significance level and number of degrees of

freedom for t test problems

If test statistic > critical test statistic then we

would reject null hypothesis H0 and accept

Tests of hypothesis are usually classified into two methods: parametric

and non-parametric:

Parametric methods - make assumptions about the underlying distribution

from which sample populations are selected

bell-shaped curve)

Data is at the interval/ratio level of measurement

distribution

are often based upon data that has been ranked, rather than actual

measurement data

One sample test - involves testing a sample parameter (e.g. mean value)

against a perceived population value (e.g. accountant salary 31000) to

ascertain whether there is not a significant difference between a sample

statistic and a population parameter

whether or not there is a significant difference between two samples and,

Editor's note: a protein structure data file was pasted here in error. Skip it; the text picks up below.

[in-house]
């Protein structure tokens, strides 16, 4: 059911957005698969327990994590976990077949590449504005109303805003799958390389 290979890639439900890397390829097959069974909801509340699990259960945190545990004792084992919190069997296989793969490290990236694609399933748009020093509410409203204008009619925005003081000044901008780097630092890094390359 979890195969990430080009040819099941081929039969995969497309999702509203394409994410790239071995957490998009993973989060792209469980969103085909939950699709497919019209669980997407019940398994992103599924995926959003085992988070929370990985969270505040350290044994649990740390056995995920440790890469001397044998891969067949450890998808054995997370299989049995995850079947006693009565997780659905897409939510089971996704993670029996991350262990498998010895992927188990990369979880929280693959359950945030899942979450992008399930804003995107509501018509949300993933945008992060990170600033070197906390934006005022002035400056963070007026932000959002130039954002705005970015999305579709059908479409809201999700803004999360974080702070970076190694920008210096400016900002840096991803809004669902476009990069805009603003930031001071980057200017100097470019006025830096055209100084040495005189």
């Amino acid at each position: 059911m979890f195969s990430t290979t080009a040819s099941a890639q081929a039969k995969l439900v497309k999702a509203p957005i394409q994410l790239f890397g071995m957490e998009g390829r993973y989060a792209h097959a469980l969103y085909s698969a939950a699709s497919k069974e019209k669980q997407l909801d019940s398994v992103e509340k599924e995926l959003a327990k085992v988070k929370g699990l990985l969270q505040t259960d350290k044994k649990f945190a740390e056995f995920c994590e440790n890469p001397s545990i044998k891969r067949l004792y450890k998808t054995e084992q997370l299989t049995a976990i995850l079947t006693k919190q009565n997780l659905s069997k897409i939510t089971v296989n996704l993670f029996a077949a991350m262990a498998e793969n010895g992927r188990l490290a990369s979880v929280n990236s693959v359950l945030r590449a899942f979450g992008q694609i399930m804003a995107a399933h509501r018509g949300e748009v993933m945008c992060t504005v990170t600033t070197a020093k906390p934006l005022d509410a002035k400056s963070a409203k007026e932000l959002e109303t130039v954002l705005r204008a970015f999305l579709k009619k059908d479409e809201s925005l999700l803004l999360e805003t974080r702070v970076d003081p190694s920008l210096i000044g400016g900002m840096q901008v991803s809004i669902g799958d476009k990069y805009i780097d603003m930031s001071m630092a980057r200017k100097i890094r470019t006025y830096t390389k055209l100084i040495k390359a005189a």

consequently, whether or not the two samples represent different populations

Test Statistic

P-value Method

Z-test

Two-tail tests

=2*(1-NORMSDIST(ABS(Z-value))

=NORMSINV(/2)

(Lower value)

Lower-tail test

=NORMSDIST(Z-value)

=NORMSINV()

Upper-tail test

=1-NORMSDIST(Z-value)

=NORMSINV(1-)

Two-tail tests

=TDIST(ABS(t-value),df,2)

= -TINV(,df) (Lower value)

Lower-tail test

=TDIST(ABS(t-value),df,1)

=TINV(2*,df)

Upper-tail test

=TDIST(ABS(t-value),df,1)

= -TINV(2*,df)

Two-tail tests

=FDIST(F-value, df1,df2)

=FINV(/2, df1,df2) (Lower value)

Lower-tail test

=1-FDIST(F-value, df1,df2)

=FINV(, df1,df2)

Upper-tail test

=FDIST(F-value, df1,df2)

=FINV(1-, df1,df2)

T-test

Summary

F-test

100

Assumptions